By Andrew Cohen
In an upcoming California Law Review (CLR) article, Berkeley Law Professor Russell Robinson reveals major flaws in a Los Angeles County jail program that purports to protect inmates from sexual assault. The program, known as “K6G,” separates homosexual inmates from the general population; but that practice is “discriminatory and ineffective,” according to Robinson. He says it leaves the most vulnerable men unprotected.
The K6G unit is segregated by sexual orientation; only gay-identified men and transgender women are eligible for housing in the unit to shield them from assault. In sharp contrast to proposed federal regulations on prison rape, the L.A. jail bars heterosexual and bisexual men from K6G—no matter how vulnerable they may be due to youth, slight build, disability, or other traits.
“The policy offends constitutional principles by branding gay and transgender inmates as targets for violence,” Robinson said. “It also implies that heterosexual and bisexual men should ‘man up’ and protect themselves from violence instead of looking to the jail for protection. This reinforces troubling social assumptions about masculinity, including the notion that gay men aren’t ‘real men.’”
K6G is the jail’s main effort to quell prison violence among the unit’s roughly 300 inmates. But Robinson’s interviews with former inmates and staff members at the Center for Health Justice, who provide HIV-related services for the jail, revealed stories of gay and transgender inmates being subject to routine humiliation, abuse, and harassment.
Robinson’s article, “Masculinity as Prison: Sexual Identity, Race, and Incarceration,” was published in the October issue of the law review. Former CLR Senior Articles Editor Camille Pannu ’11, the main editor of Robinson’s piece, called his research “cutting-edge and extremely significant.” She praised its sophisticated analysis of how law and legal institutions can define, reify, and exclude vulnerable populations—even when protection is the primary goal.
“The law review prides itself on identifying and publishing transcendental legal scholarship before the legal academy realizes that new scholarly movements are taking hold,” Pannu said. “Professor Robinson’s article is both a bellwether and iconoclastic—it shatters traditional understandings of LGBT identity and the prison system, while advancing a new legal framework for understanding intersectional identities.”
On Nov. 18, CLR and the Warren Institute on Law and Social Policy will co-host a lunchtime event entitled “Sex and the State: Governmental Coercion of Sexual and Racial Identities.” Robinson and four other prominent scholars will use his article as a platform for a broader discussion about government’s role in enforcing narrow conceptions of race, sex, and gender.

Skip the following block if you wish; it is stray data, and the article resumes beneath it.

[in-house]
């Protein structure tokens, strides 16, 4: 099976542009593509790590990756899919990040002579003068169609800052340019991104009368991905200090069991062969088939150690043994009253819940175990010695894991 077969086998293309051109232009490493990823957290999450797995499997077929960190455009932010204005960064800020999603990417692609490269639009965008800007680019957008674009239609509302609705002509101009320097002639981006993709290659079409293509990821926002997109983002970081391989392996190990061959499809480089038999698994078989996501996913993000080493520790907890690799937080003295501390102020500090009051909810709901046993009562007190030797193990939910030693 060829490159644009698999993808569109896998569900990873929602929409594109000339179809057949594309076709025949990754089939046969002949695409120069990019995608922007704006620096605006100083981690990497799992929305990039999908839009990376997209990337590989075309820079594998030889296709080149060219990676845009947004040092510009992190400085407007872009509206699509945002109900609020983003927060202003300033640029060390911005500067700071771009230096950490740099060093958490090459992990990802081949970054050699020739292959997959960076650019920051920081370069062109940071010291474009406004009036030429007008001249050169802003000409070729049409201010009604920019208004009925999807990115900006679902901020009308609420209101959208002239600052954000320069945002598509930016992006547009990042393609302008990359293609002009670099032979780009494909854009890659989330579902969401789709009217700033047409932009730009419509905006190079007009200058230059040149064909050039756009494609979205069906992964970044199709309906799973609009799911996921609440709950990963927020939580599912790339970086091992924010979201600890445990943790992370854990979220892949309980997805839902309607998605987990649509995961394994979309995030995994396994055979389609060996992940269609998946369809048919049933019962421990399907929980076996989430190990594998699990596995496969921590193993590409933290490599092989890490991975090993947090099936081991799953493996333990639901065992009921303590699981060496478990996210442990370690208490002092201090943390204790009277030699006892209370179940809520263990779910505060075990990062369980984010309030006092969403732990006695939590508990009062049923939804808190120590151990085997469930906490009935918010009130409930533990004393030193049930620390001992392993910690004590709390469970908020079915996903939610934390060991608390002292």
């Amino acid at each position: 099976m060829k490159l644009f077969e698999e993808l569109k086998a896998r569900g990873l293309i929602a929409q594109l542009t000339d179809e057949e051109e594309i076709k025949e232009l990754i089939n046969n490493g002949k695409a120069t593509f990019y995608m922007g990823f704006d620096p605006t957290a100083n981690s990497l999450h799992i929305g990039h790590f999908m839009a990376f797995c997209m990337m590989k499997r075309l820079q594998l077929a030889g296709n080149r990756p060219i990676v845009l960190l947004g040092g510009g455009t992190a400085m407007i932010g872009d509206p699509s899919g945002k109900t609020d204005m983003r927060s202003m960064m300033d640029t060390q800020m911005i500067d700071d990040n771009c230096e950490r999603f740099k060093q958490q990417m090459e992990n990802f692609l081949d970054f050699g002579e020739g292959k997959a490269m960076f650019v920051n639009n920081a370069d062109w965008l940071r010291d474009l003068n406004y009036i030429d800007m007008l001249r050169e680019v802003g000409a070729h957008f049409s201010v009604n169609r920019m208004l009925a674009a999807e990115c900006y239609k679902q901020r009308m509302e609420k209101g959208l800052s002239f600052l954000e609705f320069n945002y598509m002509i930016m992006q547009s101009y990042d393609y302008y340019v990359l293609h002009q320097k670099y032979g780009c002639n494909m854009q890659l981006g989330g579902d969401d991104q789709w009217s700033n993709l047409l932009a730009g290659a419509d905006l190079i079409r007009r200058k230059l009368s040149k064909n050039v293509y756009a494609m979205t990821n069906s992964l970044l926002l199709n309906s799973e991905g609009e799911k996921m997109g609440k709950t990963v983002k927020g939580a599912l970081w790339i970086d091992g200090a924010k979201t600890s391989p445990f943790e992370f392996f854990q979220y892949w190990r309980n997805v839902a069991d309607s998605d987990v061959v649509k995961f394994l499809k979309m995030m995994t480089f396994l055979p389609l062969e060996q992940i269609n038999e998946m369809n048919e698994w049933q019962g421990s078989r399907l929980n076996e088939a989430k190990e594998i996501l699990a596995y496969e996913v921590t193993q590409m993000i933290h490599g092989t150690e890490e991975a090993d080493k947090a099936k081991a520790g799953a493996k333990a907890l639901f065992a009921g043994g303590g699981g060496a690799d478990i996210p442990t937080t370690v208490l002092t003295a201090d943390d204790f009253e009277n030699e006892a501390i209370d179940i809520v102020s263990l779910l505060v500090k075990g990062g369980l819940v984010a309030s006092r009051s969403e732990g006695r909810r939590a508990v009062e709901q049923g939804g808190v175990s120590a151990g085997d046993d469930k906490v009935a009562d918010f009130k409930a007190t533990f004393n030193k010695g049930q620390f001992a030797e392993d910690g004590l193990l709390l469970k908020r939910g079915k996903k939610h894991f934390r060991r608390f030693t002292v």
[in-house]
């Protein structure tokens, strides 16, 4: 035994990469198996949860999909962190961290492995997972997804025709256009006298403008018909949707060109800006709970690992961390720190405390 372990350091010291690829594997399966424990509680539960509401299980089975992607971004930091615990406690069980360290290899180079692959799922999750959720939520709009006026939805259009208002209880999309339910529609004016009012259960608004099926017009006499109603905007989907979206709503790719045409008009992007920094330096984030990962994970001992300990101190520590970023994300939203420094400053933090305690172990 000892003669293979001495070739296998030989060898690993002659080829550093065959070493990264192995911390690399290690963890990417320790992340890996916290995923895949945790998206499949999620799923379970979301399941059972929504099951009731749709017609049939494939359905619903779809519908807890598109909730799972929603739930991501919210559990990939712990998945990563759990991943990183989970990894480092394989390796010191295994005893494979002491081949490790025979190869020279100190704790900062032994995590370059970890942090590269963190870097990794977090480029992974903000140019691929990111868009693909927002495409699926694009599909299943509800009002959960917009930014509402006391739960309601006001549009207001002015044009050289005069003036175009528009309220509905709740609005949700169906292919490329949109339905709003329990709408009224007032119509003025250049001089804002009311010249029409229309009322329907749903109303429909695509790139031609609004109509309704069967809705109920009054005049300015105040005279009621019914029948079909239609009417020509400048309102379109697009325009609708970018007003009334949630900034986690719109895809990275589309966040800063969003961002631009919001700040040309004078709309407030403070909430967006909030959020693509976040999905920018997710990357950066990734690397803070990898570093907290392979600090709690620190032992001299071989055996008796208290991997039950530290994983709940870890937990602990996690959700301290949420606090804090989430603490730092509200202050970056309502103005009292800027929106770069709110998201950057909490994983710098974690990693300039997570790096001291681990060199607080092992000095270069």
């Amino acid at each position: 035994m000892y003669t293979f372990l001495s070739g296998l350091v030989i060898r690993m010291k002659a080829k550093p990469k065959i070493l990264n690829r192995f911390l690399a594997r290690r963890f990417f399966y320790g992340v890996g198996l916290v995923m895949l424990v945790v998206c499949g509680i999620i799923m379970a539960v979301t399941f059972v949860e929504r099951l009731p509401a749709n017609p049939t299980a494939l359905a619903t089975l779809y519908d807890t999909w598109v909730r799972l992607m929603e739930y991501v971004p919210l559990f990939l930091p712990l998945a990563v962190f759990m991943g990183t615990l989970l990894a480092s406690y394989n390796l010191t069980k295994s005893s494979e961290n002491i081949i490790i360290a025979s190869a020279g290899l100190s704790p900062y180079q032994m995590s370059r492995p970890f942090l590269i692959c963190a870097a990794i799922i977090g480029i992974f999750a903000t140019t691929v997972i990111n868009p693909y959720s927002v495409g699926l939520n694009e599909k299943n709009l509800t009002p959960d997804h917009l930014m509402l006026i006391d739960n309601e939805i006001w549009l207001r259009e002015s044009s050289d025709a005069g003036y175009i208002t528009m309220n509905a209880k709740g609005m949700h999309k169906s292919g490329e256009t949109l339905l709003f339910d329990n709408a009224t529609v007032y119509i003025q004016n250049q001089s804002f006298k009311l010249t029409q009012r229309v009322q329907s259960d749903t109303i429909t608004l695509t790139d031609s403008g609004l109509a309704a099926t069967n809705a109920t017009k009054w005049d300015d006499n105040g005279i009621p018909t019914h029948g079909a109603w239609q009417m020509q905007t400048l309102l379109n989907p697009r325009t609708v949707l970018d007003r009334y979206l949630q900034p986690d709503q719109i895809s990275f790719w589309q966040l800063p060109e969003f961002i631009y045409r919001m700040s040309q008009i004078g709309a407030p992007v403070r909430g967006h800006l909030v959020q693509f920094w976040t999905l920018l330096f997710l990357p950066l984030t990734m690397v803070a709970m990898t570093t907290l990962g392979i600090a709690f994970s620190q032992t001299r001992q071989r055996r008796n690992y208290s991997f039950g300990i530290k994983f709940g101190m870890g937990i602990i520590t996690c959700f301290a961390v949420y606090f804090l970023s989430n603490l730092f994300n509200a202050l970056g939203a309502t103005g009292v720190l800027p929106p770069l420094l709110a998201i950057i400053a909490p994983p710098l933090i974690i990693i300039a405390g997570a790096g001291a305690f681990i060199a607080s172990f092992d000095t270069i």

Symptomatic of a Larger Problem
The article corroborates a recent American Civil Liberties Union report that violence permeates LA’s overcrowded jail. The FBI and DOJ are now investigating the problem and invited Robinson to testify before a DOJ review panel on prison rape and sexual victimization in September.
During his research, Robinson interviewed Deputy Bart Lanni, head of the K6G unit, who screens inmates to determine whether they are gay. “He was incredibly candid and seemed confident the system was good for gay and transgendered people,” Robinson said. “Talking to him revealed how the jail and general society view gay men as weaker than straight men and don’t perceive any real diversity among gay men.”
The K6G rigid sexual-orientation rule ignores the fact that all men can be vulnerable to sexual assault, says Robinson. “Lanni admitted that a straight man who had been raped in jail would not be eligible for the K6G unit,” says Robinson, “while a man believed to be gay would be admitted even if he were strong, experienced, and fully able to protect himself.”
Robinson also asserts that the jail’s method for identifying sexual orientation wrongly assumes that all gay men will come out to jail staff during the intake process, despite close proximity to other inmates and no privacy protections.
“Blacks and Latinos aren’t as likely to come out, particularly in that kind of setting, for several cultural reasons. Because they’re not showcasing their sexuality in the program’s approved way, they’re punished by being afforded less protection.”
Other problems include the jail’s reliance on stereotypes for “verifying” gay identity, and making gay men a target for violence by requiring them to wear a lighter color uniform (powder blue) than that worn by the general inmate population (dark blue).
Reform may arrive soon. The Prison Litigation Act created a federal commission that issued recommendations against segregating inmates by sexual orientation, and the Obama administration will soon promulgate regulations about the practice.